Pigmented lesions on the skin come in various shapes, sizes, textures and colors, and can be as innocent as an age spot, benign mole, or freckle, but can also be something more concerning, like skin cancer. Although many pigmented lesions look alike, not all of them are benign or innocuous. Having your skin examined by a dermatologist is essential to making sure that your moles are healthy ones. Remember the best prevention of skin cancer and best treatment to promote healthy skin is to wear sunscreen with an SPF of 30-45 every day.
Moles are growths on the skin that are usually brown or black; they may be located alone or in groups, anywhere on the body. Most moles are harmless and will unlikely pose any health problems. However, some atypical moles have the potential to become atypical or malignant. Atypical moles may be asymmetrical, or have irregular borders and uneven coloring. They can even be located in areas not exposed to the sun. A thorough examination of the skin performed by a dermatologist is ideal to determine whether a mole needs immediate treatment or simply needs to be checked on a recurring basis. When a mole is diagnosed as atypical, it may need further treatment to ensure complete removal, event though it is not skin cancer. A patient with an atypical mole may have a personal or family history of melanoma, which increases the possibility of malignancy.
A mole should be examined by a physician, preferably a dermatologist, if it is new, changing in any way, such as color, size or shape, itching or bleeding, or located in difficult-to-monitor areas. If a mole is irregular and needs to be evaluated further, either the entire mole is removed, or a small tissue sample is taken in order to biopsy it. If only a small section of tissue is taken and it is diagnosed as malignant, the entire mole will be removed, along with a margin of normal skin around it, to ensure complete removal.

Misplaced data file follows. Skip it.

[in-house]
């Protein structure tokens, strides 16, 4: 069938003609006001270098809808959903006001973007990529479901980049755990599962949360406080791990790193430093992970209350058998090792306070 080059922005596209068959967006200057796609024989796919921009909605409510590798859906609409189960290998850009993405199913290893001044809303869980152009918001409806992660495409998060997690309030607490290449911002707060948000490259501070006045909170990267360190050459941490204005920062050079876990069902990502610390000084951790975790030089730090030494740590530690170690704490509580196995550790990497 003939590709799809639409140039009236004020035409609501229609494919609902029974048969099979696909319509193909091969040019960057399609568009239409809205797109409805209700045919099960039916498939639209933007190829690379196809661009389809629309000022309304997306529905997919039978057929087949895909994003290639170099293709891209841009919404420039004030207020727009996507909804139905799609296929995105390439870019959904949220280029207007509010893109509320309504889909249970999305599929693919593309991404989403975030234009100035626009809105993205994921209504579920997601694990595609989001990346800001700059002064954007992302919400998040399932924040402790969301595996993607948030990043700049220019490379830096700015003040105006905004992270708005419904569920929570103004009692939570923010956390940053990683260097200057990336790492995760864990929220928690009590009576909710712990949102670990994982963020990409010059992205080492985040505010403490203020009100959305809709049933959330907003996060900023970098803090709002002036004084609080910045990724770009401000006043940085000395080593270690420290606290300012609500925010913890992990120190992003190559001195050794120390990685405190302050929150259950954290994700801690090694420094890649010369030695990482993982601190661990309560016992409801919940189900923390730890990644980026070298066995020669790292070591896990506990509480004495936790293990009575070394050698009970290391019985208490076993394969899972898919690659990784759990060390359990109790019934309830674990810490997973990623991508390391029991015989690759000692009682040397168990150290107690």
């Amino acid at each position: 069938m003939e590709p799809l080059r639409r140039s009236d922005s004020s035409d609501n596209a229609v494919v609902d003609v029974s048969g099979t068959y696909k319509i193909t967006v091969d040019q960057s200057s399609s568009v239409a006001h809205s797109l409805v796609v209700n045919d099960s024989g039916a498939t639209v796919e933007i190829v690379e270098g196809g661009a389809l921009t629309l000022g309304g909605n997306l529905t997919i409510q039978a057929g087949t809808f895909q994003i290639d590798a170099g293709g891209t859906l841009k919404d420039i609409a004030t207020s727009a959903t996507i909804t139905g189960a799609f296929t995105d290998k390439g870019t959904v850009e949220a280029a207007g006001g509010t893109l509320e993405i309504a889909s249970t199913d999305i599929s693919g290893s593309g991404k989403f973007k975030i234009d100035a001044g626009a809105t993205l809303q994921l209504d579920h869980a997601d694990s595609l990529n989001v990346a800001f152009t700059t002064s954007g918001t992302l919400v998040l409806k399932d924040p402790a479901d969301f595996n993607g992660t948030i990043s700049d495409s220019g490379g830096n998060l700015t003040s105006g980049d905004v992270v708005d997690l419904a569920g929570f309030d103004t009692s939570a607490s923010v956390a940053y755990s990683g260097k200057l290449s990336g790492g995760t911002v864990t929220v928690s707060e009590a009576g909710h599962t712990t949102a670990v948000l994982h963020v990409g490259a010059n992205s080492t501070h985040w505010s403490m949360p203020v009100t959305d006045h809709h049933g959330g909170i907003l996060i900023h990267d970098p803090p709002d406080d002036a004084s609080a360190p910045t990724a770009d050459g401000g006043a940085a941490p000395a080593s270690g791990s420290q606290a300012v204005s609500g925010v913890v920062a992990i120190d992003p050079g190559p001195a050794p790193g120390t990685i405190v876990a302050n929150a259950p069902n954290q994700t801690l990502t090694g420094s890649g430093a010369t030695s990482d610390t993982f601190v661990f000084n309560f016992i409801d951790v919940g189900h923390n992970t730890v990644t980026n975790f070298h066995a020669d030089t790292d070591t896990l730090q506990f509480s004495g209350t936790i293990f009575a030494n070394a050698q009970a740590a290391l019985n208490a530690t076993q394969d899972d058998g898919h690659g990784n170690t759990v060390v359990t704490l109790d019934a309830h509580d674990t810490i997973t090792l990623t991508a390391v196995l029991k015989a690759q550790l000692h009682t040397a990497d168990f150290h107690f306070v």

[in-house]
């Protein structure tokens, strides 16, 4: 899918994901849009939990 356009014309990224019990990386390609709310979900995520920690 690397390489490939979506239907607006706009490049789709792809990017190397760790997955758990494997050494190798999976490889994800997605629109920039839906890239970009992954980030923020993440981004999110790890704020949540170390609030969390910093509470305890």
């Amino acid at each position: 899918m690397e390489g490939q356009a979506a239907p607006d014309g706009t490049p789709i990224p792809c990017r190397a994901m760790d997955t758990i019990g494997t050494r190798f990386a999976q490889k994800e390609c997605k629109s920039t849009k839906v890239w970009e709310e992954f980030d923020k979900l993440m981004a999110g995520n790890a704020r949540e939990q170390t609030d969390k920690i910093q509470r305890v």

The amazing thing about skin is that any changes can be often detected by the naked eye, brought to the attention of the dermatologist, and biopsied in an outpatient setting without any specialized imaging or diagnostic studies other than the initial skin biopsy itself. Cutting into a malignant mole will not cause cancer to spread. If the malignancy is detected early enough, a simple but complete excision may be the only treatment needed, and the skin cancer is cured. Remember that consistently using a strong sunscreen, early detection, and regular monitoring of moles for changes are the cornerstones of skin cancer prevention and skin cancer cures.
Age spots, also known as brown spots, liver spots and solar lentigines, are a common sign of aging and sun damage, but can be genetic as well. Age spots can range in appearance from flat, oval areas of pigmentation to raised, rough, warty growths. Although age spots tend to appear on parts of the body, such as the face, hands, arms, shoulders and feet that are exposed to the sun, sometimes, age spots can appear on unexposed skin as well. Most common in people older than 40, they can be freckle-sized or more than a half-inch in length, and range in color from light brown to black. True age spots are harmless and do not require treatment. If what is thought to be an age spot appears irregular, however, a biopsy may be performed by a dermatologist to ensure that it is not malignant. Although age spots are not medically dangerous, many people who develop them find them aesthetically unappealing. Treatments to remove age spots or make them less prominent are often considered a cosmetic procedure and can be done easily in an outpatient setting. And of course, wearing a sunscreen with an SPF of 30-45 will help prevent new ones from forming.